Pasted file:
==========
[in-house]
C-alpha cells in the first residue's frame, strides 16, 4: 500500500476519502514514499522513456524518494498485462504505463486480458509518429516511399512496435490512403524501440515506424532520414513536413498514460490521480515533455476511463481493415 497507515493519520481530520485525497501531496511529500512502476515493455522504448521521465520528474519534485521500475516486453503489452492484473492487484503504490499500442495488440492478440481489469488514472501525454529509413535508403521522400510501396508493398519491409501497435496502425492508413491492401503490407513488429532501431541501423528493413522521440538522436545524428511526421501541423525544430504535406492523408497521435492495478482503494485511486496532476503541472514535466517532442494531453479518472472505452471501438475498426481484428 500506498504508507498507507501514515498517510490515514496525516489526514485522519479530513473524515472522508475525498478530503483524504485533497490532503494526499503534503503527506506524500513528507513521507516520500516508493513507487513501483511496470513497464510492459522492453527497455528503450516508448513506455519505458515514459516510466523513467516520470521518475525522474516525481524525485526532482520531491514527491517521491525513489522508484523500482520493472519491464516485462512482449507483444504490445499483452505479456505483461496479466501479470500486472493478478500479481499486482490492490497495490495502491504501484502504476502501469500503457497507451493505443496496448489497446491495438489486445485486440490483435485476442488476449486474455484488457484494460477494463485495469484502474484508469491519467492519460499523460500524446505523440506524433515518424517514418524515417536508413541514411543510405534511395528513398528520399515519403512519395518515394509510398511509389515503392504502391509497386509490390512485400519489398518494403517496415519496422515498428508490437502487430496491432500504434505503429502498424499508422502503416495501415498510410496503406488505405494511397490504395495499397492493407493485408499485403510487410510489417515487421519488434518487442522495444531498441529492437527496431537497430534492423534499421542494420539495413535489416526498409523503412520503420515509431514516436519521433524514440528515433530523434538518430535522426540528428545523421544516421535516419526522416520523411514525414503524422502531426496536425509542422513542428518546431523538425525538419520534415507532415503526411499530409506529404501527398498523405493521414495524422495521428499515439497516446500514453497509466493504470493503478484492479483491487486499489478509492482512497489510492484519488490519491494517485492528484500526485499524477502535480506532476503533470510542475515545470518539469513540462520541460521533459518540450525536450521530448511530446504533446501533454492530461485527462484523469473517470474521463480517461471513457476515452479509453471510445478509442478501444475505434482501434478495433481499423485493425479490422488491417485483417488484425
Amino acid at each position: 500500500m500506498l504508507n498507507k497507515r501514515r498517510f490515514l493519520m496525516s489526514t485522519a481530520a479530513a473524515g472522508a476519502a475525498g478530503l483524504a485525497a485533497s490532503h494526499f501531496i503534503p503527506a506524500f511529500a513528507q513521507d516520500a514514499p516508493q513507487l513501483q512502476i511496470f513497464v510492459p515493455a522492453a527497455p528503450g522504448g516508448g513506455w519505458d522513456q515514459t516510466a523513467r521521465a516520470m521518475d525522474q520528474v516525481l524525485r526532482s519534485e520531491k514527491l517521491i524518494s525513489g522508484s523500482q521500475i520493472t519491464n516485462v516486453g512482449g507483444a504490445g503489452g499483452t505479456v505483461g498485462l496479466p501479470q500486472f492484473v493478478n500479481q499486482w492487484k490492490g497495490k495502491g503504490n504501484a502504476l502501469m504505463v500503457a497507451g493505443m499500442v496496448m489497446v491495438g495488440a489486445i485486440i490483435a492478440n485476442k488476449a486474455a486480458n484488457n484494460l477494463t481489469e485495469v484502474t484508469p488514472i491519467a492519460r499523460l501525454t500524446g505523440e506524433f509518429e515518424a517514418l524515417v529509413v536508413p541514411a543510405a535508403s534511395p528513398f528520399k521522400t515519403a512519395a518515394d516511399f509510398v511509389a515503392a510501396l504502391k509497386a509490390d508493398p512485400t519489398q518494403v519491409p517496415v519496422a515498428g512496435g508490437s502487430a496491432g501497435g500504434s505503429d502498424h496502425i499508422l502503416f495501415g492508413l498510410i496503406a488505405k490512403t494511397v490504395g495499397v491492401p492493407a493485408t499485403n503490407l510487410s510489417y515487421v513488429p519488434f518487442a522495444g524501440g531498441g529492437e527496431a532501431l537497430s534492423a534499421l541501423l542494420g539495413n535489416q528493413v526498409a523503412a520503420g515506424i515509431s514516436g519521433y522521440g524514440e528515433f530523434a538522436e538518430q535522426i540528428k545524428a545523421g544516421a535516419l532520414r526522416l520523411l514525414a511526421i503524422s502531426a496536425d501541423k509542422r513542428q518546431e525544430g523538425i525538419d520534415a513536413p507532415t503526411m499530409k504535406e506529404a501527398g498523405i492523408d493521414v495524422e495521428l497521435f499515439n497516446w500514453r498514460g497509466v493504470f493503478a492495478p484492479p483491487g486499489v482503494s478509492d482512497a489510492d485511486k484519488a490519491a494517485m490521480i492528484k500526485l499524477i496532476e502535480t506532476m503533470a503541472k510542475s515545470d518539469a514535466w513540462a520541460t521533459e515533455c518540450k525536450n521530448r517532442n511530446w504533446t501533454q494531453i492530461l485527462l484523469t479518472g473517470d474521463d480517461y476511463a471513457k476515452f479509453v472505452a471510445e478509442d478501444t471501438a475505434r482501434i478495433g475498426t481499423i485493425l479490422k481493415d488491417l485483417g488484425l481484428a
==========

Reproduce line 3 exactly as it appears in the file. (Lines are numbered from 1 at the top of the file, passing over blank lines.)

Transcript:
Amino acid at each position: 500500500m500506498l504508507n498507507k497507515r501514515r498517510f490515514l493519520m496525516s489526514t485522519a481530520a479530513a473524515g472522508a476519502a475525498g478530503l483524504a485525497a485533497s490532503h494526499f501531496i503534503p503527506a506524500f511529500a513528507q513521507d516520500a514514499p516508493q513507487l513501483q512502476i511496470f513497464v510492459p515493455a522492453a527497455p528503450g522504448g516508448g513506455w519505458d522513456q515514459t516510466a523513467r521521465a516520470m521518475d525522474q520528474v516525481l524525485r526532482s519534485e520531491k514527491l517521491i524518494s525513489g522508484s523500482q521500475i520493472t519491464n516485462v516486453g512482449g507483444a504490445g503489452g499483452t505479456v505483461g498485462l496479466p501479470q500486472f492484473v493478478n500479481q499486482w492487484k490492490g497495490k495502491g503504490n504501484a502504476l502501469m504505463v500503457a497507451g493505443m499500442v496496448m489497446v491495438g495488440a489486445i485486440i490483435a492478440n485476442k488476449a486474455a486480458n484488457n484494460l477494463t481489469e485495469v484502474t484508469p488514472i491519467a492519460r499523460l501525454t500524446g505523440e506524433f509518429e515518424a517514418l524515417v529509413v536508413p541514411a543510405a535508403s534511395p528513398f528520399k521522400t515519403a512519395a518515394d516511399f509510398v511509389a515503392a510501396l504502391k509497386a509490390d508493398p512485400t519489398q518494403v519491409p517496415v519496422a515498428g512496435g508490437s502487430a496491432g501497435g500504434s505503429d502498424h496502425i499508422l502503416f495501415g492508413l498510410i496503406a488505405k490512403t494511397v490504395g495499397v491492401p492493407a493485408t499485403n503490407l510487410s510489417y515487421v513488429p519488434f518487442a522495444g524501440g531498441g529492437e527496431a532501431l537497430s534492423a534499421l541501423l542494420g539495413n535489416q528493413v526498409a523503412a520503420g515506424i515509431s514516436g519521433y522521440g524514440e528515433f530523434a538522436e538518430q535522426i540528428k545524428a545523421g544516421a535516419l532520414r526522416l520523411l514525414a511526421i503524422s502531426a496536425d501541423k509542422r513542428q518546431e525544430g523538425i525538419d520534415a513536413p507532415t503526411m499530409k504535406e506529404a501527398g498523405i492523408d493521414v495524422e495521428l497521435f499515439n497516446w500514453r498514460g497509466v493504470f493503478a492495478p484492479p483491487g486499489v482503494s478509492d482512497a489510492d485511486k484519488a490519491a494517485m490521480i492528484k500526485l499524477i496532476e502535480t506532476m503533470a503541472k510542475s515545470d518539469a514535466w513540462a520541460t521533459e515533455c518540450k525536450n521530448r517532442n511530446w504533446t501533454q494531453i492530461l485527462l484523469t479518472g473517470d474521463d480517461y476511463a471513457k476515452f479509453v472505452a471510445e478509442d478501444t471501438a475505434r482501434i478495433g475498426t481499423i485493425l479490422k481493415d488491417l485483417g488484425l481484428a